RECOMMENDATION: According to the Manual, "Several years ago, Attorney General Butterworth established an informal voluntary mediation program within the Office of the Attorney General to resolve open government disputes. In 1995, this program was codified in s. 16.60, F.S. For more information about the voluntary mediation program, please contact the Office of the Attorney General at the following address: Office of the Attorney General, PL01, The Capitol, Tallahassee, Florida 32399-1050; telephone (850)245-0157." (submitted by Lucy Margolis)

Q. They want to remove me as a SAC member
1. Hillsborough's 'generic bylaws' for schools who do not have their own bylaws only allows for removal for one specific instance.  "School Advisory Council shall have the authority to replace any member who had two (2) unexcused consecutive absences from a S.A.C. meeting that is properly noticed. The S.A.C. will have the authority to define an unexcused absence."    Therefore, Hillsborough SAC does NOT have the authority to dismiss any member for anything else but absences.
2. The principal is given statutorily the ability to appoint (add to the membership) members to even out the racial, economic, etc makeup of the group - there is no provision for removal of members to achieve equity!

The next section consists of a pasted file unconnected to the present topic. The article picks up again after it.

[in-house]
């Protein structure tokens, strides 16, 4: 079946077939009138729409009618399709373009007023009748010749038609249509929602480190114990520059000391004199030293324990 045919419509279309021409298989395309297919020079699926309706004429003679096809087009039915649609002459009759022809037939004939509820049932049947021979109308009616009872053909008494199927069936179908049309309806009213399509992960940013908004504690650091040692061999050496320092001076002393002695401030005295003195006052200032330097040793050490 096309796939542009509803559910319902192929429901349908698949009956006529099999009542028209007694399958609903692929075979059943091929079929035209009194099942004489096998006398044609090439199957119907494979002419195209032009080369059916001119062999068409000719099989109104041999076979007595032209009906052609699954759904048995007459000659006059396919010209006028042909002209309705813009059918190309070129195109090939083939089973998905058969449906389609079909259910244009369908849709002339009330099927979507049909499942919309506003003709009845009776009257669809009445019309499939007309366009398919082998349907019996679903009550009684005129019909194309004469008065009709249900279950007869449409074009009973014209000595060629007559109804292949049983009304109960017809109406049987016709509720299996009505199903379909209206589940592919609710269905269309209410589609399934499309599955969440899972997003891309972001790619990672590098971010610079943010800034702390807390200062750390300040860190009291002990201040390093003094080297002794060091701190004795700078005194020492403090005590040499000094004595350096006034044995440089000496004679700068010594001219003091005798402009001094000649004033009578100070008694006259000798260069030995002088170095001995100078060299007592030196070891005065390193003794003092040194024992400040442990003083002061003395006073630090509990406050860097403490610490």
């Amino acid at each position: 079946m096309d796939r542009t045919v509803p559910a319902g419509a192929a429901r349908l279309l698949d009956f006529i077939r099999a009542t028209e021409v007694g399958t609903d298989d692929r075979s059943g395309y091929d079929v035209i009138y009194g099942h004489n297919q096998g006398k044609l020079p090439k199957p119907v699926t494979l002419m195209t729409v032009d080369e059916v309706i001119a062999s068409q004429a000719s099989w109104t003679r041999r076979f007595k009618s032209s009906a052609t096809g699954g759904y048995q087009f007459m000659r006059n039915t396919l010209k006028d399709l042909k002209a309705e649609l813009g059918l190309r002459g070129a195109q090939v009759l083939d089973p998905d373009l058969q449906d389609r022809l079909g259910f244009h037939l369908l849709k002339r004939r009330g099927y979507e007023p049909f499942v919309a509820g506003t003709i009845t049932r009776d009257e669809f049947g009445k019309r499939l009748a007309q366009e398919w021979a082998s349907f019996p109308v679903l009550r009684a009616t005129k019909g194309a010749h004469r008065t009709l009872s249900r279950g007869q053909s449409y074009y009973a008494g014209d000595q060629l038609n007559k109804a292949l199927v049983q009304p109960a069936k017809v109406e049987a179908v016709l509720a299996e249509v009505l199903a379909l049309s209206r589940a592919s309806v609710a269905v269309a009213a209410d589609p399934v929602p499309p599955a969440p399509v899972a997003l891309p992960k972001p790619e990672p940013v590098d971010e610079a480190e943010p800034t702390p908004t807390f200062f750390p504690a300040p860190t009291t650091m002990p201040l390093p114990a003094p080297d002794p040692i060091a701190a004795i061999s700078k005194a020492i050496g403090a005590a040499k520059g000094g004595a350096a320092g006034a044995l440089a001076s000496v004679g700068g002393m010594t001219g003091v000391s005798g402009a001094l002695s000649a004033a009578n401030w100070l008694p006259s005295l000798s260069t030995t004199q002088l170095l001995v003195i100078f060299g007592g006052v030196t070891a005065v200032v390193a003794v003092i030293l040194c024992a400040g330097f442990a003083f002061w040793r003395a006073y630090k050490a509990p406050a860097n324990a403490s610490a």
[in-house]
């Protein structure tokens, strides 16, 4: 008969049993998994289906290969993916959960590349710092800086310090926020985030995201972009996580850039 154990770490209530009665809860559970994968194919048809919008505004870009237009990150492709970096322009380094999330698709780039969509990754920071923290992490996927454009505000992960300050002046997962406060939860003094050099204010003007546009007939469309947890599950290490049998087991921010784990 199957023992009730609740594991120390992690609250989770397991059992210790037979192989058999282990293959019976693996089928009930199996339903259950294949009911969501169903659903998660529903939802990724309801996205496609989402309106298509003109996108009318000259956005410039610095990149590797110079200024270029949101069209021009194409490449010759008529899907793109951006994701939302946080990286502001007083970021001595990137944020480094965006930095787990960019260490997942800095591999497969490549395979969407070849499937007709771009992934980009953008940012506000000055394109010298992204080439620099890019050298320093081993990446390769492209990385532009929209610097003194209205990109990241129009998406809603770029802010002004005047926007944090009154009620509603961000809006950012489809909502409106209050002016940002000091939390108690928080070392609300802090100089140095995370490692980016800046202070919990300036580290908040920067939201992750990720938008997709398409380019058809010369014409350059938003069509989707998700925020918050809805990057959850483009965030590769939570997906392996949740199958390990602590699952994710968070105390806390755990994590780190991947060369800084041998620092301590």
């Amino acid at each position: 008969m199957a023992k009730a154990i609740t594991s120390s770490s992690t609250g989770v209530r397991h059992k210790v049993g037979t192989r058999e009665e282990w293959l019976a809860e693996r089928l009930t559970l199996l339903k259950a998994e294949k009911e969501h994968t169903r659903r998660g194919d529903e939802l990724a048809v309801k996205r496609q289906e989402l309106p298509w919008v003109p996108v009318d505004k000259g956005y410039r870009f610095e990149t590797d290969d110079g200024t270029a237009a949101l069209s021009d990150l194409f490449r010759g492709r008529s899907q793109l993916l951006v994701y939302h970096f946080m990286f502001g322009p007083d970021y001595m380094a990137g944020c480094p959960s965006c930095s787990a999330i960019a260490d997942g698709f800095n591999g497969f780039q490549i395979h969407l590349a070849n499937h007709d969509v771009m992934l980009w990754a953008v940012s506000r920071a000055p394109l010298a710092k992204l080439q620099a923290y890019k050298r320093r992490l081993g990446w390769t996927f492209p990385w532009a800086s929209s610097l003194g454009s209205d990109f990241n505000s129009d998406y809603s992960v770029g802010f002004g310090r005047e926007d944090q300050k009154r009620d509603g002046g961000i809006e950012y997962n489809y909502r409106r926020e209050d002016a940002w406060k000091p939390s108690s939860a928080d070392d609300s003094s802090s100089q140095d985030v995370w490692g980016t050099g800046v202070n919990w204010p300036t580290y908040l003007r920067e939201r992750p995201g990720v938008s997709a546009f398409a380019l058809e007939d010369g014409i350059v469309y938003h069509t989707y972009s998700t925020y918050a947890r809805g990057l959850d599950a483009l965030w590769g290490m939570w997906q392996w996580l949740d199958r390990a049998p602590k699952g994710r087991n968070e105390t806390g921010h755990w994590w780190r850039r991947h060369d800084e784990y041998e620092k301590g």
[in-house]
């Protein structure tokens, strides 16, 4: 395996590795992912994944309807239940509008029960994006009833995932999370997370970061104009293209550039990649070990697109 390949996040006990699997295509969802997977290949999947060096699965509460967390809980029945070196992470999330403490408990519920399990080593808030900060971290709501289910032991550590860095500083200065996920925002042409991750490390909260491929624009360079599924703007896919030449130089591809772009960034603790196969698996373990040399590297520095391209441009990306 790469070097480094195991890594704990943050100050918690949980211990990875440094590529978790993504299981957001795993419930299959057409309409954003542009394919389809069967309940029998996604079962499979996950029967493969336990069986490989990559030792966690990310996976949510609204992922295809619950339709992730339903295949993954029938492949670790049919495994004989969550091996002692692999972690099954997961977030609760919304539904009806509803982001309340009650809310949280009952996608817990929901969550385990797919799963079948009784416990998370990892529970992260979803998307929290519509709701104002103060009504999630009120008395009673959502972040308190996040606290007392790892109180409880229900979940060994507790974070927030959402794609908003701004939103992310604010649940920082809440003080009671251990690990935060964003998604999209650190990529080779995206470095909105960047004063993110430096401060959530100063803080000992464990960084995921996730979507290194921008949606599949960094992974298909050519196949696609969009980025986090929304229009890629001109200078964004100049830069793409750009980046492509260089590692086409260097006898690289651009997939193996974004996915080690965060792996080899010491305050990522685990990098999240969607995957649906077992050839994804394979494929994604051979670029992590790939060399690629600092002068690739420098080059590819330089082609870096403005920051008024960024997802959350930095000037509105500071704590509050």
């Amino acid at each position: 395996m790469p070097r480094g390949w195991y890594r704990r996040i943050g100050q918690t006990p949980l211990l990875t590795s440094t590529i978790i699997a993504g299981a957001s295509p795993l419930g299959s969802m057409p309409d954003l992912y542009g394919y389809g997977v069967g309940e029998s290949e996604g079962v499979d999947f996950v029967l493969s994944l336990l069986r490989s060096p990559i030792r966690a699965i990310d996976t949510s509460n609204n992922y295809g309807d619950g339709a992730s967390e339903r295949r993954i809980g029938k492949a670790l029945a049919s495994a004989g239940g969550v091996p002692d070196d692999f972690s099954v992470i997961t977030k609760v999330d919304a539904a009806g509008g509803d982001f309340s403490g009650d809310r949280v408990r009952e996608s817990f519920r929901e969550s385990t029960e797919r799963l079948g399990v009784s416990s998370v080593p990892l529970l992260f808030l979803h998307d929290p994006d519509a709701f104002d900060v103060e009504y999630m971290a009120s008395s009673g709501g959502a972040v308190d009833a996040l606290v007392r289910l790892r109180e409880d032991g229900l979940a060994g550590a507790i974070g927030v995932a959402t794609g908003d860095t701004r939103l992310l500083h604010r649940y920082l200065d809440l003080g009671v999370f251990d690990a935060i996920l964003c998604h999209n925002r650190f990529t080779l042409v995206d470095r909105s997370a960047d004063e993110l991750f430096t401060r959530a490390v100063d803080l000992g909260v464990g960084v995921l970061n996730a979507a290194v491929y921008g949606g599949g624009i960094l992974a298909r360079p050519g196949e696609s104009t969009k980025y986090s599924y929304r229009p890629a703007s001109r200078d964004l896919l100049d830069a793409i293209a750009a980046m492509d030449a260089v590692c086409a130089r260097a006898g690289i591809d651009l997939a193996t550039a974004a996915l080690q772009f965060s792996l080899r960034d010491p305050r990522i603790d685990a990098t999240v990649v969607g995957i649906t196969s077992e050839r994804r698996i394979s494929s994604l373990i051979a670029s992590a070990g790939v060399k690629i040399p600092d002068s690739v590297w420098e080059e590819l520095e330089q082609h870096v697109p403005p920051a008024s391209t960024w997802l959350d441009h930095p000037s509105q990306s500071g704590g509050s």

How can a Principal, or chair, specifically choose one member to "vote out"? If the makeup of the elected members do not reflect the racial or economic demographics of the student population, the only remedy is to appoint additional members. There is no other remedy-otherwise you would specifically be excluding certain people from putting their name on the ballot-which would not be allowed.

According to law [s. 1001.452(1)(a), F.S.], "The district school board shall establish an advisory council for each school in the district and shall develop procedures for the election and appointment of advisory council members.... The district school board shall establish procedures for use by schools in selecting business and community members...." Thus, local School Board Rule needs to address selection -- and, if applicable, dismissal -- of SAC business and community members.... One could argue that if the local School Board wanted to provide for the dismissal of business and community members, they would have provided for it in their rules.